But each project got easier to finance. The 224 apartments filled up almost as fast as MRN could build them. Crowds gathered at East Fourth's entertainment venues, attracting new businesses and new investment. Today, tenants include Chef Jonathon Sawyer, whose Greenhouse Tavern was named one of the 10 best new restaurants in America by Bon Appetit. Rents on East Fourth have gone up 60 percent in the last decade, Maron says, and restaurant retail sales are double what MRN first expected. "As the market continues to grow, there's less and less need for the baklava financing," Maron says.

"Back in the '70s and '80s when we were trying to save our cities, they were constantly coming out with silver bullets," says Christopher B. Leinberger, a real-estate developer-turned-research-professor at the George Washington University School of Business. But attracting a flashy new stadium or new convention center is only one piece of the puzzle. Those projects—both of which Cleveland has pursued—didn't do for shrinking cities in the 1970s and 80s, when professionals were fleeing to the suburbs en masse. East Fourth Street was the right project at the right time.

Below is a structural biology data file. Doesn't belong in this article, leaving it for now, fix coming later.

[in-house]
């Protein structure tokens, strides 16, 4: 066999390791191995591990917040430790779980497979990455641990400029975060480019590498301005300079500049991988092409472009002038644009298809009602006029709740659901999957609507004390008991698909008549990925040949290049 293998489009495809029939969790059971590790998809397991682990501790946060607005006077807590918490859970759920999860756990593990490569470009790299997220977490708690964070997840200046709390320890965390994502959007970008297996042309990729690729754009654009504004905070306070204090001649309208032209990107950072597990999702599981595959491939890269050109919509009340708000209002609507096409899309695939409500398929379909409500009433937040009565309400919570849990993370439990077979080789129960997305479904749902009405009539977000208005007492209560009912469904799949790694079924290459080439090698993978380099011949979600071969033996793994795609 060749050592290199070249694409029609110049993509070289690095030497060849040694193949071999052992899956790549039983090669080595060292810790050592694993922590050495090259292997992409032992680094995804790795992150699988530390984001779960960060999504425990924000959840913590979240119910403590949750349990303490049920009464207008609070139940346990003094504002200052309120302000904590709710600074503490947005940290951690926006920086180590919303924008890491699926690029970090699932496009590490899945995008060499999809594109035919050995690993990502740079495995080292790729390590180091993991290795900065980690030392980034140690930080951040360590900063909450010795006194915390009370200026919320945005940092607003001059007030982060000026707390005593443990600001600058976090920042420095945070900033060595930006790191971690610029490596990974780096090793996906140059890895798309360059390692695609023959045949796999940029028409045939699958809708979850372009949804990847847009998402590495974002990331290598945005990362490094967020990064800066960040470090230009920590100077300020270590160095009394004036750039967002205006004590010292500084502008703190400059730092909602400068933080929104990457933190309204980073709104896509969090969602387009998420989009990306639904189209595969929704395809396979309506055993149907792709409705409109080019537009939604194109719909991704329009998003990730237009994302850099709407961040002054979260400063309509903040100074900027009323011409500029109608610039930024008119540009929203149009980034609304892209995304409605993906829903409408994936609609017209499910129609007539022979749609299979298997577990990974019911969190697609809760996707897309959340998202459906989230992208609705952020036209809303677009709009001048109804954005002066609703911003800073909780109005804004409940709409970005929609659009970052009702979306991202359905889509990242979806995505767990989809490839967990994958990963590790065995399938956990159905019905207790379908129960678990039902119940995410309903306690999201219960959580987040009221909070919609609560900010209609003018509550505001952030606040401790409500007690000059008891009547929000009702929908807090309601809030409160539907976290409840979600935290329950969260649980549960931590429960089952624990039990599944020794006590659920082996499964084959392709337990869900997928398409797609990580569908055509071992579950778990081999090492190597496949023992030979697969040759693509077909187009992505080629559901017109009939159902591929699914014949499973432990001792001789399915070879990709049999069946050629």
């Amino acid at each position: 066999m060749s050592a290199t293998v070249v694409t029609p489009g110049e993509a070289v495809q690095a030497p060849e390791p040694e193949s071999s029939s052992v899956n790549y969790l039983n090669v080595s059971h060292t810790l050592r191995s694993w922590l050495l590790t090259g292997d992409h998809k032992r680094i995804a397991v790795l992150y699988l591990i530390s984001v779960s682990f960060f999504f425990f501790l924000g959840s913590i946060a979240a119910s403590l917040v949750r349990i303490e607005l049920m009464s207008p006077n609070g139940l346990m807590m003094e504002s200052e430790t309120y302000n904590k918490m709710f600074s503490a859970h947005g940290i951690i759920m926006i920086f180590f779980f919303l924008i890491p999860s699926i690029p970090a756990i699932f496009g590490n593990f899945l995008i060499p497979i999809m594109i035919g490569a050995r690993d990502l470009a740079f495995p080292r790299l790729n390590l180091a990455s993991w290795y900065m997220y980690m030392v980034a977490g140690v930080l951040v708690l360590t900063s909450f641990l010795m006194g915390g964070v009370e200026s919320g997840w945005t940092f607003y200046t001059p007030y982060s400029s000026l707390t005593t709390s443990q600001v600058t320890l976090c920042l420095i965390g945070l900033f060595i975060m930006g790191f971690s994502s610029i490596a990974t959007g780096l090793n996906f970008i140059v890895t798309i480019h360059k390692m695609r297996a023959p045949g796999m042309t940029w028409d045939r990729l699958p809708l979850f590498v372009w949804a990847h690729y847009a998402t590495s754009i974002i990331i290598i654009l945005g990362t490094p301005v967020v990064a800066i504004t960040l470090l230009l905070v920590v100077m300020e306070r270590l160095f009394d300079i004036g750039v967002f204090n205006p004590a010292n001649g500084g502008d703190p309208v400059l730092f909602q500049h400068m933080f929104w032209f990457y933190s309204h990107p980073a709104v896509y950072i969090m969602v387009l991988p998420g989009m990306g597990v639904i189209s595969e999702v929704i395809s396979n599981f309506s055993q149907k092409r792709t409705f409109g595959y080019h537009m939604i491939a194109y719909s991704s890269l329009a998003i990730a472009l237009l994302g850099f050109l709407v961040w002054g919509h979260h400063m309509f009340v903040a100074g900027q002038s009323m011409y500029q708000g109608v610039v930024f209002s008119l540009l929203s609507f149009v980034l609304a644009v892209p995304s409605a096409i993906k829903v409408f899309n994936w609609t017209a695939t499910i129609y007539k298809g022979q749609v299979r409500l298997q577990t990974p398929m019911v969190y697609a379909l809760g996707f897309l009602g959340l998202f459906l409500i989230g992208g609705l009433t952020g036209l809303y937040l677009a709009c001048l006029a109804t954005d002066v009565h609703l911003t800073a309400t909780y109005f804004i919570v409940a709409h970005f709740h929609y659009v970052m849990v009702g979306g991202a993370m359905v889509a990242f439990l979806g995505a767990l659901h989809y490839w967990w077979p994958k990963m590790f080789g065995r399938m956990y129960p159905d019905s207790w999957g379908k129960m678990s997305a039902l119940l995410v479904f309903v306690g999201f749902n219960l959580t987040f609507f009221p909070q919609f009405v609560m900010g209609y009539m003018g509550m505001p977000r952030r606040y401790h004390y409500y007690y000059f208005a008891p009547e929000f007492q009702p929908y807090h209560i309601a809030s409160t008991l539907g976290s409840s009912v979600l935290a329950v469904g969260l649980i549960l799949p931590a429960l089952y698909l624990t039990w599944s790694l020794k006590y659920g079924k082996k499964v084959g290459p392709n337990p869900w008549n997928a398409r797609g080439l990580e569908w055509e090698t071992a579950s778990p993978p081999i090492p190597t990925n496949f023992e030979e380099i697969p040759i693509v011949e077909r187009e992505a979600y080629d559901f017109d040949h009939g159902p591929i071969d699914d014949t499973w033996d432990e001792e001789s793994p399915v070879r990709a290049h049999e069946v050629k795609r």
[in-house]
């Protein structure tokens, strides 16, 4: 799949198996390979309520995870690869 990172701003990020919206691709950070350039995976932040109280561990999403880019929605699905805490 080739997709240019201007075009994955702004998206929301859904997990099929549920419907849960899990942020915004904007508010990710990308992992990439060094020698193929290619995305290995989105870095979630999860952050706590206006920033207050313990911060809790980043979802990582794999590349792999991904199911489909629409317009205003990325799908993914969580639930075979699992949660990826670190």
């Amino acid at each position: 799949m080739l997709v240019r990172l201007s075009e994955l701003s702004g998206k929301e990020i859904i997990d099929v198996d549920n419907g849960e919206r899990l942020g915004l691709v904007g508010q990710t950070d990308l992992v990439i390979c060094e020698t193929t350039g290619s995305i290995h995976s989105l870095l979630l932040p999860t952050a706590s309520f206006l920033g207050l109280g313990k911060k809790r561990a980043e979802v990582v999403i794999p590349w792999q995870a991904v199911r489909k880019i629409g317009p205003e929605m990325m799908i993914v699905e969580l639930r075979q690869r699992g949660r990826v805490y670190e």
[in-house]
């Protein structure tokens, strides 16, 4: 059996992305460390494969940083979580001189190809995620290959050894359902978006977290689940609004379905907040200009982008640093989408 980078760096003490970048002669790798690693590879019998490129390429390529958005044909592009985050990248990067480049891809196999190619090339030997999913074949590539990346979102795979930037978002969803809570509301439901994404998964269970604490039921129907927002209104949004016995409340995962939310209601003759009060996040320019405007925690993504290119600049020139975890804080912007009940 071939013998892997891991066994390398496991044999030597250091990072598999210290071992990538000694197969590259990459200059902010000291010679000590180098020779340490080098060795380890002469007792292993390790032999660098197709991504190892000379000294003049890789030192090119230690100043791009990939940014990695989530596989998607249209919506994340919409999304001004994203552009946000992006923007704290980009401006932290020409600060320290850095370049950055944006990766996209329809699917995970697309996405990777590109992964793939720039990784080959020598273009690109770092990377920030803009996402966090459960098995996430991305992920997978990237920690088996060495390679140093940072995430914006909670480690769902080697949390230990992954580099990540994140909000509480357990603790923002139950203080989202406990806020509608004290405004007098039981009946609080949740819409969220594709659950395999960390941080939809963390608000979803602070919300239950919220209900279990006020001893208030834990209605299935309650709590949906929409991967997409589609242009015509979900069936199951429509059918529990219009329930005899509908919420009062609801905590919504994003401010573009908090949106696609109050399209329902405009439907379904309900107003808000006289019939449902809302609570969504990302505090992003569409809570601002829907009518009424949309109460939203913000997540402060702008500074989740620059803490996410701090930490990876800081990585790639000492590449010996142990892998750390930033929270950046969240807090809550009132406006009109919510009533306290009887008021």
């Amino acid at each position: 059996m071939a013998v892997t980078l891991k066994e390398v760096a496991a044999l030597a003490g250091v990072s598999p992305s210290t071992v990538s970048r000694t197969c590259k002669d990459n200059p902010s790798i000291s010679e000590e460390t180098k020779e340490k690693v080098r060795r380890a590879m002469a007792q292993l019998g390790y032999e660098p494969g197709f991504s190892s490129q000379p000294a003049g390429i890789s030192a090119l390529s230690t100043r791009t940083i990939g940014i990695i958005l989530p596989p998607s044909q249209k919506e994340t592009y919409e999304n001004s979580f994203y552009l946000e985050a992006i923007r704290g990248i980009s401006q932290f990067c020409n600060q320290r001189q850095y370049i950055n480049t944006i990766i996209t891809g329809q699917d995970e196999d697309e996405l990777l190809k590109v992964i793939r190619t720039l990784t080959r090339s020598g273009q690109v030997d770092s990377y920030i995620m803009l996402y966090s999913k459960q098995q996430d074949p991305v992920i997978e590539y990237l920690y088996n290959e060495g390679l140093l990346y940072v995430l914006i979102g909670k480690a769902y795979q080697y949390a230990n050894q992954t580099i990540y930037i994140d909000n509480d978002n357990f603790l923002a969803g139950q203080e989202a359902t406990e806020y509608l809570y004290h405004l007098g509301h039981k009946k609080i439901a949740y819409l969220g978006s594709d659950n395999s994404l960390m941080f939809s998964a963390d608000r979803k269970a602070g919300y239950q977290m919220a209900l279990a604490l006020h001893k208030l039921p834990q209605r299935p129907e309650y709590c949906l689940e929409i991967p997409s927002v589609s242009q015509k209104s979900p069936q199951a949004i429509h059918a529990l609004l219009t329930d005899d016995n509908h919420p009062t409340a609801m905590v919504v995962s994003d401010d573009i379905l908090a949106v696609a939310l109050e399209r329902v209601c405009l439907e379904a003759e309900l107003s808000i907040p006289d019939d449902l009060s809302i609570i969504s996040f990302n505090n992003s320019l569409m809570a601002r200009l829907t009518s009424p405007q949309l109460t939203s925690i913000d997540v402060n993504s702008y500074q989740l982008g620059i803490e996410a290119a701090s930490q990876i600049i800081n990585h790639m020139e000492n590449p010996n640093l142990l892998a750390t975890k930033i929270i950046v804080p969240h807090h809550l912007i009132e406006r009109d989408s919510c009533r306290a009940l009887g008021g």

Nationwide, demand for walkable, urban living is on the rise—in a way that it wasn't in past decades, when high urban crime rates kept professionals in the suburbs. Leinberger believes demand will continue to rise as millennials and Gen-Yers focus on paying off student loans rather buying cars and houses, and baby boomers downsize to apartments. In Cleveland, there's now a broad consensus that mixed-use, urban neighborhoods will give the city a future, says Edward Hill, dean of the college of urban affairs at Cleveland State University. As an economist, Hill is usually wary of the interference of public money in private markets, but in this case he thinks social-sector investment is justified. "The city really is positioned to realize the gains. If they don't invest themselves, they're going to die," he says.